Our understanding of human color vision has advanced tremendously in recent years, helped along by many new discoveries, ideas, and achievements. It is therefore timely that these new developments are brought together in a book, assembled specifically to include new research and insight from the leaders in the field. Although intentionally not exhaustive, many aspects of color vision are discussed in this Springer Series in Vision Research book including: the genetics of the photopigments; the anatomy and physiology of photoreceptors, retinal and cortical pathways; color perception; the effects of disorders; theories on neuronal processes and the evolution of human color vision. Several of the chapters describe new, state-of-the-art methods within genetics, morphology, imaging techniques, electrophysiology, psychophysics, and computational neuroscience. The book gives a comprehensive overview of the different disciplines in human color vision in a way that makes it accessible to specialists and non-specialist scientists alike. About the Series: The Springer Series in Vision Research is a comprehensive update and overview of cutting edge vision research, exploring, in depth, current breakthroughs at a conceptual level. It details the whole visual system, from molecular processes to anatomy, physiology and behavior and covers both invertebrate and vertebrate organisms from terrestrial and aquatic habitats. Each book in the Series is aimed at all individuals with interests in vision including advanced graduate students, post-doctoral researchers, established vision scientists and clinical investigators. The series editors are N. Justin Marshall, Queensland Brain Institute, The University of Queensland, Australia and Shaun P. Collin, Neuroecology Group within the School of Animal Biology and the Oceans Institute at the University of Western Australia.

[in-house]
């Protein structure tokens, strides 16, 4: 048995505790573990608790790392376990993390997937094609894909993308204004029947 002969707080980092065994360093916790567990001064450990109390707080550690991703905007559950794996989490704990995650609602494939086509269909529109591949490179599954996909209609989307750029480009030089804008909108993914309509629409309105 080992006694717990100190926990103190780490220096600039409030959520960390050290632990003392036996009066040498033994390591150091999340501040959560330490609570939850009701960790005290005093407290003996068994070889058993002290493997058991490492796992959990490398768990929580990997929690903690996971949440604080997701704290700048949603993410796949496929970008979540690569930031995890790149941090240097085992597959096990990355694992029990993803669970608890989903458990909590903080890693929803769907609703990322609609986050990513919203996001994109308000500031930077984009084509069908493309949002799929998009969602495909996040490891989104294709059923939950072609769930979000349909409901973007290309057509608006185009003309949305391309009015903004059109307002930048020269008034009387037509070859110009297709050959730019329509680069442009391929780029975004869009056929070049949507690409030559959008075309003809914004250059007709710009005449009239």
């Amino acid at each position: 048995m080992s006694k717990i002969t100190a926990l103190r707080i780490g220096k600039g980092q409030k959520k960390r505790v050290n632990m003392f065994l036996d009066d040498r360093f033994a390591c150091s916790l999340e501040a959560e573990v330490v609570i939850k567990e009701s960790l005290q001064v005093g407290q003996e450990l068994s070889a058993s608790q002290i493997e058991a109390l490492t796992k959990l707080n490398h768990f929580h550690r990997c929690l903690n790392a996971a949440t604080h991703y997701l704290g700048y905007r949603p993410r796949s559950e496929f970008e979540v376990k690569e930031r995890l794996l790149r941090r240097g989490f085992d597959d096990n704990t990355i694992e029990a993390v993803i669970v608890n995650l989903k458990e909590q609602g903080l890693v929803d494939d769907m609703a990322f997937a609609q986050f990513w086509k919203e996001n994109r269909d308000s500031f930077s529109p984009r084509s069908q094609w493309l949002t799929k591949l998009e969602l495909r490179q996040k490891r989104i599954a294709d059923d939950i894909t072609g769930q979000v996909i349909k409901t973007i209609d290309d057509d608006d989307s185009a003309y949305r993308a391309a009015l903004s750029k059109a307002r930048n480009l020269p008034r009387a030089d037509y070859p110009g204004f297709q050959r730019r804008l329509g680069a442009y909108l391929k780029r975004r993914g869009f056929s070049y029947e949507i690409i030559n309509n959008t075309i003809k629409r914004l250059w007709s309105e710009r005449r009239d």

Photopigments are molecules that react to light and mediate a number of processes and behaviours in animals. Visual pigments housed within the photoreceptors of the eye, such as the rods and cones in vertebrates are the best known, however, visual pigments are increasingly being found in other tissues, including other retinal cells, the skin and the brain. Other closely related molecules from the G protein family, such as melanopsin mediate light driven processes including circadian rhythmicity and pupil constriction. This Volume examines the enormous diversity of visual pigments and traces the evolution of these G protein coupled receptors in both invertebrates and vertebrates in the context of the visual and non-visual demands dictated by a species' ecological niche.